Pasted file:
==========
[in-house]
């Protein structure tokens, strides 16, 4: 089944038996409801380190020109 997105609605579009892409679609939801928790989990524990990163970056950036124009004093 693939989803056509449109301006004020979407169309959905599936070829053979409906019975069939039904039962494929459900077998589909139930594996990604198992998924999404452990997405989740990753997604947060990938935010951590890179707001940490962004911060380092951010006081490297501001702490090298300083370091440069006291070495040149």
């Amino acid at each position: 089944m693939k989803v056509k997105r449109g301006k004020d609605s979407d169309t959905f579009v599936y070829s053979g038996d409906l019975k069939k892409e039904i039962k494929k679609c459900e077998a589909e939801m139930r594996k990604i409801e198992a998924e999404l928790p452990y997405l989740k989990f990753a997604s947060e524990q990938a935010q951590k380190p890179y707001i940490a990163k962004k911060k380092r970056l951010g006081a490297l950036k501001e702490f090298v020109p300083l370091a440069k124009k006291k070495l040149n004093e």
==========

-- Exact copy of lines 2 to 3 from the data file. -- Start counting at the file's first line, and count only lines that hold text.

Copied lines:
């Protein structure tokens, strides 16, 4: 089944038996409801380190020109 997105609605579009892409679609939801928790989990524990990163970056950036124009004093 693939989803056509449109301006004020979407169309959905599936070829053979409906019975069939039904039962494929459900077998589909139930594996990604198992998924999404452990997405989740990753997604947060990938935010951590890179707001940490962004911060380092951010006081490297501001702490090298300083370091440069006291070495040149």
């Amino acid at each position: 089944m693939k989803v056509k997105r449109g301006k004020d609605s979407d169309t959905f579009v599936y070829s053979g038996d409906l019975k069939k892409e039904i039962k494929k679609c459900e077998a589909e939801m139930r594996k990604i409801e198992a998924e999404l928790p452990y997405l989740k989990f990753a997604s947060e524990q990938a935010q951590k380190p890179y707001i940490a990163k962004k911060k380092r970056l951010g006081a490297l950036k501001e702490f090298v020109p300083l370091a440069k124009k006291k070495l040149n004093e």